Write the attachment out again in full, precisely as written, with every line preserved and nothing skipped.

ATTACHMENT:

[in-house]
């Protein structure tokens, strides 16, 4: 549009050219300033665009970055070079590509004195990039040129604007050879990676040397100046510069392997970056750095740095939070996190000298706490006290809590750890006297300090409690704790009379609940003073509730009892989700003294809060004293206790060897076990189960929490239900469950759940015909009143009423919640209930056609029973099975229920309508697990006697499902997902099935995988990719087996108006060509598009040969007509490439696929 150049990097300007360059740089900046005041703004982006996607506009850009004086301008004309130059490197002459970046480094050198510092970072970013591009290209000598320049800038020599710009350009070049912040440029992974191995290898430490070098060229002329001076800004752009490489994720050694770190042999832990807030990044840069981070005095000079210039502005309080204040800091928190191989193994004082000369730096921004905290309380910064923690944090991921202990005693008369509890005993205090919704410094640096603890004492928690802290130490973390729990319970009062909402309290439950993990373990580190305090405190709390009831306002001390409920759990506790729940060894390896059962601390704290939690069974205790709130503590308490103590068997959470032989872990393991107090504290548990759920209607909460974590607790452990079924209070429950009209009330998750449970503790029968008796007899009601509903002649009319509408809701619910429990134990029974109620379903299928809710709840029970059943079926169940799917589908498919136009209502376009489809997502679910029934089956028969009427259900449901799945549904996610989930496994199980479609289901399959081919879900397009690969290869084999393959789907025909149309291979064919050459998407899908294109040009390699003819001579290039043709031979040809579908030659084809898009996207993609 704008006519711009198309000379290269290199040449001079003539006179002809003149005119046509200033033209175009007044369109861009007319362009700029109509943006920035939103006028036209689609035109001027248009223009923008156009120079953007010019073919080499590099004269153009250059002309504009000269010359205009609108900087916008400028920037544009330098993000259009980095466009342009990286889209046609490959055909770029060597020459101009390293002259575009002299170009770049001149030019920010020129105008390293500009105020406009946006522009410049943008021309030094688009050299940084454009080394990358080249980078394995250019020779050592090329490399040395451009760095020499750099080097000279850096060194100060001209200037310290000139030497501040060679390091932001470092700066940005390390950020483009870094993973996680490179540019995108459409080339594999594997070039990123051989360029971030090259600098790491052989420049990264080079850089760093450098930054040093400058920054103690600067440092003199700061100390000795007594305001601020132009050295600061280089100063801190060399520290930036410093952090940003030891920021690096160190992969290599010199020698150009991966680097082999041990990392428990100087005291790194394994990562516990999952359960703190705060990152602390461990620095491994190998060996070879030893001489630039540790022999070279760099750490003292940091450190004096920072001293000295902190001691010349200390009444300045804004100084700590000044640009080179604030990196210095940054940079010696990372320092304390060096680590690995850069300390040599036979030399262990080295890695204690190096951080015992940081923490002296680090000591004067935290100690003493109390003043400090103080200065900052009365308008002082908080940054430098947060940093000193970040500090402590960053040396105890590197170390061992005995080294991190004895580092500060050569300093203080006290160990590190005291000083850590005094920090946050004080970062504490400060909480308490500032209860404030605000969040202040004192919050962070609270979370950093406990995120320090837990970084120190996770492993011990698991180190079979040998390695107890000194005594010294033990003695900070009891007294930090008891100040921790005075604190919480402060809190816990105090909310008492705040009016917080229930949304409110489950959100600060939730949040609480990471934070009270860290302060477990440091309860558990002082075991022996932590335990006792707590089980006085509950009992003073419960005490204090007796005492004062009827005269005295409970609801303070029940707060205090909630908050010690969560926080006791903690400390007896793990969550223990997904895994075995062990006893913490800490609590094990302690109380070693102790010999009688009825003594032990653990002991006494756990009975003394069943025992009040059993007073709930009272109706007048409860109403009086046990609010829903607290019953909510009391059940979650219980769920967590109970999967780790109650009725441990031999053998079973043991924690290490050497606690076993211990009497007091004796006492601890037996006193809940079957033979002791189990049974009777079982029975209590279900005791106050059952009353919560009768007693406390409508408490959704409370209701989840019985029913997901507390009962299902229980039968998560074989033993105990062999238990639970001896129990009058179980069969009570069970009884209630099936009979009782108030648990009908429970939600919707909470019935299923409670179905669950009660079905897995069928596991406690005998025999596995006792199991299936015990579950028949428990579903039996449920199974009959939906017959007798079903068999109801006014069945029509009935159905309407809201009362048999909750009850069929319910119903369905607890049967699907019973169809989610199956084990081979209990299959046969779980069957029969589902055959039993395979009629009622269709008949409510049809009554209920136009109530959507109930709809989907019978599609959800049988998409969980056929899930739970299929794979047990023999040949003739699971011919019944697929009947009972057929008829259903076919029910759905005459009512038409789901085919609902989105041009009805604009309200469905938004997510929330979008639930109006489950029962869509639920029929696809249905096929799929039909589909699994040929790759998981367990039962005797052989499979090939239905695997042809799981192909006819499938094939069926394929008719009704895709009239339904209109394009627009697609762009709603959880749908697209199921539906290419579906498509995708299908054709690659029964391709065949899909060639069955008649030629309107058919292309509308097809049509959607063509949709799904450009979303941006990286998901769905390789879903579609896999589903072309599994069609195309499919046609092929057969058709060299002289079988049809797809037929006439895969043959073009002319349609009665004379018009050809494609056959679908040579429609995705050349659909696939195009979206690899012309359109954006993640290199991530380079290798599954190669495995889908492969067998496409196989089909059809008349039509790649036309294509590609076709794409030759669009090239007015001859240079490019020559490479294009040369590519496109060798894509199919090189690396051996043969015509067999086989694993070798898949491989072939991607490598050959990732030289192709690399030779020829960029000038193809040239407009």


[in-house]
């Protein structure tokens, strides 16, 4: 549009050219300033665009970055070079590509004195990039040129604007050879990676040397100046510069392997970056750095740095939070996190000298706490006290809590750890006297300090409690704790009379609940003073509730009892989700003294809060004293206790060897076990189960929490239900469950759940015909009143009423919640209930056609029973099975229920309508697990006697499902997902099935995988990719087996108006060509598009040969007509490439696929 150049990097300007360059740089900046005041703004982006996607506009850009004086301008004309130059490197002459970046480094050198510092970072970013591009290209000598320049800038020599710009350009070049912040440029992974191995290898430490070098060229002329001076800004752009490489994720050694770190042999832990807030990044840069981070005095000079210039502005309080204040800091928190191989193994004082000369730096921004905290309380910064923690944090991921202990005693008369509890005993205090919704410094640096603890004492928690802290130490973390729990319970009062909402309290439950993990373990580190305090405190709390009831306002001390409920759990506790729940060894390896059962601390704290939690069974205790709130503590308490103590068997959470032989872990393991107090504290548990759920209607909460974590607790452990079924209070429950009209009330998750449970503790029968008796007899009601509903002649009319509408809701619910429990134990029974109620379903299928809710709840029970059943079926169940799917589908498919136009209502376009489809997502679910029934089956028969009427259900449901799945549904996610989930496994199980479609289901399959081919879900397009690969290869084999393959789907025909149309291979064919050459998407899908294109040009390699003819001579290039043709031979040809579908030659084809898009996207993609 704008006519711009198309000379290269290199040449001079003539006179002809003149005119046509200033033209175009007044369109861009007319362009700029109509943006920035939103006028036209689609035109001027248009223009923008156009120079953007010019073919080499590099004269153009250059002309504009000269010359205009609108900087916008400028920037544009330098993000259009980095466009342009990286889209046609490959055909770029060597020459101009390293002259575009002299170009770049001149030019920010020129105008390293500009105020406009946006522009410049943008021309030094688009050299940084454009080394990358080249980078394995250019020779050592090329490399040395451009760095020499750099080097000279850096060194100060001209200037310290000139030497501040060679390091932001470092700066940005390390950020483009870094993973996680490179540019995108459409080339594999594997070039990123051989360029971030090259600098790491052989420049990264080079850089760093450098930054040093400058920054103690600067440092003199700061100390000795007594305001601020132009050295600061280089100063801190060399520290930036410093952090940003030891920021690096160190992969290599010199020698150009991966680097082999041990990392428990100087005291790194394994990562516990999952359960703190705060990152602390461990620095491994190998060996070879030893001489630039540790022999070279760099750490003292940091450190004096920072001293000295902190001691010349200390009444300045804004100084700590000044640009080179604030990196210095940054940079010696990372320092304390060096680590690995850069300390040599036979030399262990080295890695204690190096951080015992940081923490002296680090000591004067935290100690003493109390003043400090103080200065900052009365308008002082908080940054430098947060940093000193970040500090402590960053040396105890590197170390061992005995080294991190004895580092500060050569300093203080006290160990590190005291000083850590005094920090946050004080970062504490400060909480308490500032209860404030605000969040202040004192919050962070609270979370950093406990995120320090837990970084120190996770492993011990698991180190079979040998390695107890000194005594010294033990003695900070009891007294930090008891100040921790005075604190919480402060809190816990105090909310008492705040009016917080229930949304409110489950959100600060939730949040609480990471934070009270860290302060477990440091309860558990002082075991022996932590335990006792707590089980006085509950009992003073419960005490204090007796005492004062009827005269005295409970609801303070029940707060205090909630908050010690969560926080006791903690400390007896793990969550223990997904895994075995062990006893913490800490609590094990302690109380070693102790010999009688009825003594032990653990002991006494756990009975003394069943025992009040059993007073709930009272109706007048409860109403009086046990609010829903607290019953909510009391059940979650219980769920967590109970999967780790109650009725441990031999053998079973043991924690290490050497606690076993211990009497007091004796006492601890037996006193809940079957033979002791189990049974009777079982029975209590279900005791106050059952009353919560009768007693406390409508408490959704409370209701989840019985029913997901507390009962299902229980039968998560074989033993105990062999238990639970001896129990009058179980069969009570069970009884209630099936009979009782108030648990009908429970939600919707909470019935299923409670179905669950009660079905897995069928596991406690005998025999596995006792199991299936015990579950028949428990579903039996449920199974009959939906017959007798079903068999109801006014069945029509009935159905309407809201009362048999909750009850069929319910119903369905607890049967699907019973169809989610199956084990081979209990299959046969779980069957029969589902055959039993395979009629009622269709008949409510049809009554209920136009109530959507109930709809989907019978599609959800049988998409969980056929899930739970299929794979047990023999040949003739699971011919019944697929009947009972057929008829259903076919029910759905005459009512038409789901085919609902989105041009009805604009309200469905938004997510929330979008639930109006489950029962869509639920029929696809249905096929799929039909589909699994040929790759998981367990039962005797052989499979090939239905695997042809799981192909006819499938094939069926394929008719009704895709009239339904209109394009627009697609762009709603959880749908697209199921539906290419579906498509995708299908054709690659029964391709065949899909060639069955008649030629309107058919292309509308097809049509959607063509949709799904450009979303941006990286998901769905390789879903579609896999589903072309599994069609195309499919046609092929057969058709060299002289079988049809797809037929006439895969043959073009002319349609009665004379018009050809494609056959679908040579429609995705050349659909696939195009979206690899012309359109954006993640290199991530380079290798599954190669495995889908492969067998496409196989089909059809008349039509790649036309294509590609076709794409030759669009090239007015001859240079490019020559490479294009040369590519496109060798894509199919090189690396051996043969015509067999086989694993070798898949491989072939991607490598050959990732030289192709690399030779020829960029000038193809040239407009």